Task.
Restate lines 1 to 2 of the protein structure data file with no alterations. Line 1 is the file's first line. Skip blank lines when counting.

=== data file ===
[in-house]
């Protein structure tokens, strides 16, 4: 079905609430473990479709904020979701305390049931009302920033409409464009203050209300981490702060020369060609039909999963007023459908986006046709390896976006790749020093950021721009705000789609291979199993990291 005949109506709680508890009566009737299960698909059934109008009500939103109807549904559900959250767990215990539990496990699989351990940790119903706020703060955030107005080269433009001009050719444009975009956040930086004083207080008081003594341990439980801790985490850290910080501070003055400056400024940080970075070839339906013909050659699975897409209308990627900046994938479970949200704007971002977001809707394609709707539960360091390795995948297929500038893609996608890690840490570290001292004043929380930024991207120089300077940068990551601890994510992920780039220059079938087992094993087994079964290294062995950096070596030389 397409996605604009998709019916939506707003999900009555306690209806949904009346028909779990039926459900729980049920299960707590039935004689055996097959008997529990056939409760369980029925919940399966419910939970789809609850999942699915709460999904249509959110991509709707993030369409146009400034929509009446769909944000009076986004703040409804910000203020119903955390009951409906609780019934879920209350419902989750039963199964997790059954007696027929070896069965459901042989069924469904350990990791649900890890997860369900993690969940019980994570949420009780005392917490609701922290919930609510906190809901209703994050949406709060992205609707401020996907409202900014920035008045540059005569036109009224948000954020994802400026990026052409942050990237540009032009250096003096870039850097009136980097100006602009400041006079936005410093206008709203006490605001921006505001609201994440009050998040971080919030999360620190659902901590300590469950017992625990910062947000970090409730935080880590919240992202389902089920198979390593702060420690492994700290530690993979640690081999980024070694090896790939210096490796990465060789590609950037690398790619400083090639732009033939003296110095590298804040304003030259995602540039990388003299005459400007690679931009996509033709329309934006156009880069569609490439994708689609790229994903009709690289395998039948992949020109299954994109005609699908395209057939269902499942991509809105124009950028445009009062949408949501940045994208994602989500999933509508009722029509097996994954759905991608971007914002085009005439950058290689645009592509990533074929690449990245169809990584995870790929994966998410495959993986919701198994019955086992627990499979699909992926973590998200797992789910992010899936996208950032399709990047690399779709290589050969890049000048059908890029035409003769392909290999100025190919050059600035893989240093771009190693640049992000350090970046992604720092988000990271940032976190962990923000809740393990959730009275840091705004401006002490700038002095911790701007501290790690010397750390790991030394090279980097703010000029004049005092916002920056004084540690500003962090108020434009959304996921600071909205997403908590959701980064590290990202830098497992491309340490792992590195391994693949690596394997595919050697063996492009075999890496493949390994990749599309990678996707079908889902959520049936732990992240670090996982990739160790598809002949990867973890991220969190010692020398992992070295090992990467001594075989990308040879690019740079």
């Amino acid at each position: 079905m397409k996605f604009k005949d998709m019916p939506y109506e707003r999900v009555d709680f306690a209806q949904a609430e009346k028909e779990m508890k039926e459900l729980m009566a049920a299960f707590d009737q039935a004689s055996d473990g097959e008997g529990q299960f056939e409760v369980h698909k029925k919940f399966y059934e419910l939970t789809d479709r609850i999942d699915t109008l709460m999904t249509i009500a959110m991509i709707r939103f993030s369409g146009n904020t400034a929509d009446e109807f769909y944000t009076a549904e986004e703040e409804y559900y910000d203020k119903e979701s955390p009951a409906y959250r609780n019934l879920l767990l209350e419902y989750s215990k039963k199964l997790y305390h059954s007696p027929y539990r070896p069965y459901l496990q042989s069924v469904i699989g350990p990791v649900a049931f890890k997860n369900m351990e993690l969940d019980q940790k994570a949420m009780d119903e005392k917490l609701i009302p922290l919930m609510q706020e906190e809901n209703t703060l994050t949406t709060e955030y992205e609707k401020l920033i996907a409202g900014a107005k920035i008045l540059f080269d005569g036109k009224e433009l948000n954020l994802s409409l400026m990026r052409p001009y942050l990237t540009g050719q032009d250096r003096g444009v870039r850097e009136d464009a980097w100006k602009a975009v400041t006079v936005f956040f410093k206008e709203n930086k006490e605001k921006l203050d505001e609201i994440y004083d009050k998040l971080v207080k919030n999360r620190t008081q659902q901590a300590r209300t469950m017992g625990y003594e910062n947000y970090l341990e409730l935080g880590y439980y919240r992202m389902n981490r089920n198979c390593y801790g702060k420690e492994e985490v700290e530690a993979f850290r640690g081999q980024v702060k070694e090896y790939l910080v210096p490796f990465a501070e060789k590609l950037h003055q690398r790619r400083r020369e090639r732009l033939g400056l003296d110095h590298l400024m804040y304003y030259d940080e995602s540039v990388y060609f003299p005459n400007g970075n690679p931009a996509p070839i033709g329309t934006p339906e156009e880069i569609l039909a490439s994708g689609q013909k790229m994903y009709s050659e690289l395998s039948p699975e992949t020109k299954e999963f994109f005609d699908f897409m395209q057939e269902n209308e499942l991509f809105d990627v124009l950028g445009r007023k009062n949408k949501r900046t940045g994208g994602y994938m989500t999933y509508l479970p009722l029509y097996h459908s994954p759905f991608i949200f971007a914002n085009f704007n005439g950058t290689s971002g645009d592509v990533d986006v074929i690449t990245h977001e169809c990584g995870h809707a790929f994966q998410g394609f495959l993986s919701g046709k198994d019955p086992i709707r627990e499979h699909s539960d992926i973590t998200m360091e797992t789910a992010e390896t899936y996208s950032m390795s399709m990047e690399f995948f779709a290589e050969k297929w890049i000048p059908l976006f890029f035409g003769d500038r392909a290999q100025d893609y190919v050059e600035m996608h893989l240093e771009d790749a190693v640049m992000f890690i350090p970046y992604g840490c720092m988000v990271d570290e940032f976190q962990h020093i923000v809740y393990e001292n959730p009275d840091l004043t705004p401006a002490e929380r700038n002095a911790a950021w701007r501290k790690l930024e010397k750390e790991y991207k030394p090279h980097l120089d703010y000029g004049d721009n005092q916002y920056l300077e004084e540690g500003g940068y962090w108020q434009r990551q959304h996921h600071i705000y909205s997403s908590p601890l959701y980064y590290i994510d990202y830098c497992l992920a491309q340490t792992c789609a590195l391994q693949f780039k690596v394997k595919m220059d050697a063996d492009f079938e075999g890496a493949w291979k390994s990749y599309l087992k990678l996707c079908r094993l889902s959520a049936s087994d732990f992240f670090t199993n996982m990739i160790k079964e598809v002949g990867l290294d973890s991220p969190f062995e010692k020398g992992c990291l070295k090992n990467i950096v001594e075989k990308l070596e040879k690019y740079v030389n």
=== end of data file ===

[in-house]
């Protein structure tokens, strides 16, 4: 079905609430473990479709904020979701305390049931009302920033409409464009203050209300981490702060020369060609039909999963007023459908986006046709390896976006790749020093950021721009705000789609291979199993990291 005949109506709680508890009566009737299960698909059934109008009500939103109807549904559900959250767990215990539990496990699989351990940790119903706020703060955030107005080269433009001009050719444009975009956040930086004083207080008081003594341990439980801790985490850290910080501070003055400056400024940080970075070839339906013909050659699975897409209308990627900046994938479970949200704007971002977001809707394609709707539960360091390795995948297929500038893609996608890690840490570290001292004043929380930024991207120089300077940068990551601890994510992920780039220059079938087992094993087994079964290294062995950096070596030389 397409996605604009998709019916939506707003999900009555306690209806949904009346028909779990039926459900729980049920299960707590039935004689055996097959008997529990056939409760369980029925919940399966419910939970789809609850999942699915709460999904249509959110991509709707993030369409146009400034929509009446769909944000009076986004703040409804910000203020119903955390009951409906609780019934879920209350419902989750039963199964997790059954007696027929070896069965459901042989069924469904350990990791649900890890997860369900993690969940019980994570949420009780005392917490609701922290919930609510906190809901209703994050949406709060992205609707401020996907409202900014920035008045540059005569036109009224948000954020994802400026990026052409942050990237540009032009250096003096870039850097009136980097100006602009400041006079936005410093206008709203006490605001921006505001609201994440009050998040971080919030999360620190659902901590300590469950017992625990910062947000970090409730935080880590919240992202389902089920198979390593702060420690492994700290530690993979640690081999980024070694090896790939210096490796990465060789590609950037690398790619400083090639732009033939003296110095590298804040304003030259995602540039990388003299005459400007690679931009996509033709329309934006156009880069569609490439994708689609790229994903009709690289395998039948992949020109299954994109005609699908395209057939269902499942991509809105124009950028445009009062949408949501940045994208994602989500999933509508009722029509097996994954759905991608971007914002085009005439950058290689645009592509990533074929690449990245169809990584995870790929994966998410495959993986919701198994019955086992627990499979699909992926973590998200797992789910992010899936996208950032399709990047690399779709290589050969890049000048059908890029035409003769392909290999100025190919050059600035893989240093771009190693640049992000350090970046992604720092988000990271940032976190962990923000809740393990959730009275840091705004401006002490700038002095911790701007501290790690010397750390790991030394090279980097703010000029004049005092916002920056004084540690500003962090108020434009959304996921600071909205997403908590959701980064590290990202830098497992491309340490792992590195391994693949690596394997595919050697063996492009075999890496493949390994990749599309990678996707079908889902959520049936732990992240670090996982990739160790598809002949990867973890991220969190010692020398992992070295090992990467001594075989990308040879690019740079």